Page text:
Resemblance or similarity in sound between vowels followed by different consonants in two or more stressed syllables. Assonance differs from RHYME in that RHYME is a similarity of vowel and consonant. "Lake" and "fake" demonstrate RHYME; "lake" and "fate" assonance. Assonance is a common substitution for END-RHYME in the popular ballad, as in these lines from "The Twa Corbies":

In behint yon auld fail dyke,
I wot there lies a new-slain Knight.

Such substitution of assonance for END-RHYME is also characteristic of Emily Dickinson's verse, and is used extensively by many con- temporary poets.

As an enriching ornament within the line, assonance is of great use to the poet. Poe and Swinburne used it extensively for musical effect. Gerard Manley Hopkins introduced modern poets to its wide use. The skill with which Dylan Thomas manipulates assonance is one of his high achievements. Note its complex employment in the first STANZA of Thomas' "Ballad of the Long-Legged Bait":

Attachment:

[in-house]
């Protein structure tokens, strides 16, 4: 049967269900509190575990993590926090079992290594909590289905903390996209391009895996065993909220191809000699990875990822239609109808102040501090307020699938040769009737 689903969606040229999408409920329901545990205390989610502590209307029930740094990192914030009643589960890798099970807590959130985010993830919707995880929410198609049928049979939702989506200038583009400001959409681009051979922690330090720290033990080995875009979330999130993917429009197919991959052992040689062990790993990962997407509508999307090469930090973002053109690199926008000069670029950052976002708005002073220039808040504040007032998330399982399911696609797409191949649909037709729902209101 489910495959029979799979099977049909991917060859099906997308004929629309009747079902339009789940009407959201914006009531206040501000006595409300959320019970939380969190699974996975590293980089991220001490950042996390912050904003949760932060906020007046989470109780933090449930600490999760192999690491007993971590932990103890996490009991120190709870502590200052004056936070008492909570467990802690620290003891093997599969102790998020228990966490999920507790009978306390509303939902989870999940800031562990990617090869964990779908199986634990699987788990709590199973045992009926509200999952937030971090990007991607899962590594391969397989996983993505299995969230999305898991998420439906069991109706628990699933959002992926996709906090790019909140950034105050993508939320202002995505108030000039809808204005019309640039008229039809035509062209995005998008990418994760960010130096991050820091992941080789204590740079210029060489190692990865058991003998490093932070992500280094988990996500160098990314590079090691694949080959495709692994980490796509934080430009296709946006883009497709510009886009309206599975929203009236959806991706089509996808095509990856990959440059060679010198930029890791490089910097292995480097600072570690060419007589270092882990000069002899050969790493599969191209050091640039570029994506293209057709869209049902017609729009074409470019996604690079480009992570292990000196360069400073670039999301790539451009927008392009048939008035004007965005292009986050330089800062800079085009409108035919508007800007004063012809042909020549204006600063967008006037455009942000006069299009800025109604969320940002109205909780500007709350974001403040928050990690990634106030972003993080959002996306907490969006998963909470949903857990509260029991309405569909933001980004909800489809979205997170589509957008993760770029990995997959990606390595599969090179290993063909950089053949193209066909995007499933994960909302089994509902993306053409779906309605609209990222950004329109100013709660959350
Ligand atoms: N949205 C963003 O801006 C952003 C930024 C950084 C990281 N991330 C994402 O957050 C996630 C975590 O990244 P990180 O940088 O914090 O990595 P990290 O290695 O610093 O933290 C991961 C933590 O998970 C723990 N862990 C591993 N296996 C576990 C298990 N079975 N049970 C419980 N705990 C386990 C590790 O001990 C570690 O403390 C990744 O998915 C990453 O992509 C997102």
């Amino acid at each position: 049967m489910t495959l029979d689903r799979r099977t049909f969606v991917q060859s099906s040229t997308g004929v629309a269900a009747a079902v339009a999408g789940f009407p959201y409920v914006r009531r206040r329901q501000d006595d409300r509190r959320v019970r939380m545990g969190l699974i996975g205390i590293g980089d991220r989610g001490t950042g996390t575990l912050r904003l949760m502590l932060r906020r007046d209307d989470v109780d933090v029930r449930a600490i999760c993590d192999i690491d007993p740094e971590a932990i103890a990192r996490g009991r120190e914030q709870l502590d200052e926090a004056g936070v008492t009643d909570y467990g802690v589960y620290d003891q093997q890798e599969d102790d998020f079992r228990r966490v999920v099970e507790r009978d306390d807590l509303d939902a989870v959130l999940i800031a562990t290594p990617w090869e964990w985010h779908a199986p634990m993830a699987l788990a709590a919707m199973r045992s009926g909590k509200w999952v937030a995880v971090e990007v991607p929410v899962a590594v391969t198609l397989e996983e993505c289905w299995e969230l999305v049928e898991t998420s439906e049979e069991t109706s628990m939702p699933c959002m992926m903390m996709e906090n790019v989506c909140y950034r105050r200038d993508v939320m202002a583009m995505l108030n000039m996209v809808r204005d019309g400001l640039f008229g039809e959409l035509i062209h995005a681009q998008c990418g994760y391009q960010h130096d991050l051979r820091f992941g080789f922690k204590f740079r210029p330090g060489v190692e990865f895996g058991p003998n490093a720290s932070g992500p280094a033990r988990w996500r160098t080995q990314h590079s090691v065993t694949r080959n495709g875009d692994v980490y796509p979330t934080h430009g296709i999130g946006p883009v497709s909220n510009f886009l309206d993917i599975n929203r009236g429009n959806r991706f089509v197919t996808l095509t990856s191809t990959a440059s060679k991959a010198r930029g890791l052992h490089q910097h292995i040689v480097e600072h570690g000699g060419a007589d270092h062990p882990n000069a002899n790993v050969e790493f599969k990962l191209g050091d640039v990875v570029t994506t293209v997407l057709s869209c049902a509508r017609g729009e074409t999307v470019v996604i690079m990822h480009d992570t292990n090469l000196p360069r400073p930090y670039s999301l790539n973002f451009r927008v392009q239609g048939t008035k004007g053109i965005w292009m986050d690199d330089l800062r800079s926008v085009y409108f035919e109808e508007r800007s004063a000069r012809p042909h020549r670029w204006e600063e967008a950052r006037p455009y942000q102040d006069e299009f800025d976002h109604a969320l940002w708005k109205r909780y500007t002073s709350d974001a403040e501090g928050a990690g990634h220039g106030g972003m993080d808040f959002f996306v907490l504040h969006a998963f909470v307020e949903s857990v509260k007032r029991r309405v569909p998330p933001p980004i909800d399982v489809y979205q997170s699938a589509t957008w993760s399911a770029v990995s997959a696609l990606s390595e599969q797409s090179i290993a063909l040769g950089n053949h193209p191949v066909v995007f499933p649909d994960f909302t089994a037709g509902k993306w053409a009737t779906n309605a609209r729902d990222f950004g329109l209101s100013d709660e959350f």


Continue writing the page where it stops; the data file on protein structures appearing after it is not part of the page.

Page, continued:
The bows glided down, and the coast
Blackened with birds took a last look
At his thrashing hair and whale-blue eye
The trodden town rang its cobbles for luck.

Assonance is involved in "bows" (pronounced "boughs") and "down"; "blackened," "last," "thrashing," "hair," "whale," and "rang"; "took" and "look"; and "trodden" and "cobbles." (In passing one might also note the pattern of ALLITERATION in this stanza and that the RHYMING of look with luck is an example of consonance.)

A note on the source.